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Driving

What is it like to drive?

We’ve driven two cars over the last three years. The red car you see in the pictures we drove on road and track, the blue car on road only.

Let’s deal with the red car first. It was in a more focused track spec with solid engine bushes which made it noisy and hectic with lots of vibration and a very direct mechanical connection. The steering is hydraulic, so there’s good feel from the surprisingly narrow 245-section front tyres, but on road it’s camber sensitive. Traction is very impressive through the 325-section Michelin Cup 2 rear tyres, the differential portioning out torque smoothly.

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It asks a lot of you though. This is not a car to drive a long way, and although you know what the front end is up to, you need to think very carefully indeed about uncorking the twin superchargers. When fully engaged, the hit is astonishing, the acceleration furious, immersive and as uncomfortable as you’d expect from a car with near 1,200bhp on tap.

As a result the drivetrain takes more managing than the chassis. There’s some clever ideas in here. There are two power settings: one that gives you everything and another, iQ, that learns how much traction there is from stability control interventions and then limits torque accordingly. As the road dries out, so the system works out you can have more power. It’s basically traction control, with a twist.

Then there’s the unusual gearbox. At full chat it’s brilliant, this instant mechanical snap and mighty accompanying gunshot crack, way more purposeful than a twin-clutch and just as fast. At all other times it’s frustrating. Regular upshifts slur and kick clumsily, there’s clonks and delay, and shifting from Drive to Reverse can sometimes be a lottery. It was a four year project for Zenvo, but like the single-speed transmission in the Koenigsegg Regera, it’s fascinating but flawed.

The blue car is newer and has undergone more development. It’s a gentler experience. Mostly. Still pretty brutal as far as shove in the back and gearbox goes, but the rest of the car is more professional and up together. The extra bushing has calmed vibrations and reduced noise levels. It’s a quieter, less ferocious experience. You wouldn’t actively seek to do a long haul in here, but if you had to, you’d cope.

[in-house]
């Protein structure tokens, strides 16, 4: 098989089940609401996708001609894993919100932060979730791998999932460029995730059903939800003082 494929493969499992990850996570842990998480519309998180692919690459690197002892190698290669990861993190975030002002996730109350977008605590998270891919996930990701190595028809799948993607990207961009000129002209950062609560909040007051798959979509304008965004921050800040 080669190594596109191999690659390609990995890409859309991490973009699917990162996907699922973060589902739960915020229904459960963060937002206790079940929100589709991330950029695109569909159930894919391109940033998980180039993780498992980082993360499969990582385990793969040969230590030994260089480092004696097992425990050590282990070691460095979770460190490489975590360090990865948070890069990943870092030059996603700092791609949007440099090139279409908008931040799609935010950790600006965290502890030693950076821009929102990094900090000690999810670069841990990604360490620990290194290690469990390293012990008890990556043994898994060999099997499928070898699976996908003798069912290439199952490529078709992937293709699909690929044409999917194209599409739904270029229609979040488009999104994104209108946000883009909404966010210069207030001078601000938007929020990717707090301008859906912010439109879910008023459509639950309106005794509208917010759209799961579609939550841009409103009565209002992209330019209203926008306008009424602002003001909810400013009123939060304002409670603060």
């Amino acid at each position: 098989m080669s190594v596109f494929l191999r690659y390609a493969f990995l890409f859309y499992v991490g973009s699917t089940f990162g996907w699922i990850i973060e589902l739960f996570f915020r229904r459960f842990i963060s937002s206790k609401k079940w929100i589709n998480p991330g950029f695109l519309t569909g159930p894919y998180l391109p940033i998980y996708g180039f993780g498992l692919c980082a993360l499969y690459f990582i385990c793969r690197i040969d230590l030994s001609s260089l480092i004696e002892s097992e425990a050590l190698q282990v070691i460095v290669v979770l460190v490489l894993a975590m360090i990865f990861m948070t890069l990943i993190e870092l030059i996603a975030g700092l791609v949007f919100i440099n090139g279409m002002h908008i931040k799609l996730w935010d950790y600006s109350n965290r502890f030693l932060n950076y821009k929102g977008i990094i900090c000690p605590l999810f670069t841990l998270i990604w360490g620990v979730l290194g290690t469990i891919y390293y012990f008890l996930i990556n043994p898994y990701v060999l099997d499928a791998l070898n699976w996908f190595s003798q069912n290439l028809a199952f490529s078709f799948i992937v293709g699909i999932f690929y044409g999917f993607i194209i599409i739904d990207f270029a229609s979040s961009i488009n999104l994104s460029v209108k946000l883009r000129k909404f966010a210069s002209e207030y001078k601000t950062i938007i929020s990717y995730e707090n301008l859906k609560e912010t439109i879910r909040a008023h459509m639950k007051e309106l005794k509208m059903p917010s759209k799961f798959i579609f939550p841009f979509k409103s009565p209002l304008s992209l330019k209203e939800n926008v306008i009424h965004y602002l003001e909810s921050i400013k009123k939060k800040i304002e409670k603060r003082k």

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Push hard and the nose does feel slightly soft, just a hint inert when it first leans into a corner, but once the springs have got the measure of the weight and forces it carves a crisp line and is well balanced. You might think from the tyre width differential that you’ll be battling understeer, but the tyres are a corollary of the weight distribution, and the Zenvo has good grip and bite at the nose.

But this is not your usual supercar experience. Drive a Porsche, McLaren or Ferrari, even the very fastest ones, and their vast development budgets give them an air of effortless capability. The Zenvo is a wilder ride. The ride itself is very unyielding not just around town, but up to A-road speeds, only gaining some fluency when it’s got some load into it. Beyond that, what’s most shocking isn’t that it can’t cope with the power, but that it can. You expect the traction control to slap you back, but actually the TSR-S hooks up and just goes. Massive response, thunderous power and, beyond 4,000rpm, a sense that the acceleration has moved beyond the realms of the physically possible into a virtual world. Which is concerning. It leaves you, the driver, clinging on and desperately wanting to feel like you’re in charge. This is a car that can get away from you without ever losing traction. It takes a lot of keeping up with, not merely due to the speed, but the mental bombardment.

The wing. We need to mention the wing. You can watch it strutting its stuff in the door mirrors, but apart from that you’re not really aware of it. It is worth trying to watch the reactions of other drivers when you tackle a roundabout though. On track we haven’t had enough full-blooded laps to be able to tell if it actually makes a difference to cornering. If it does my guess will be that, as Vollertsen suggests, it just helps keep the rear axle more level.

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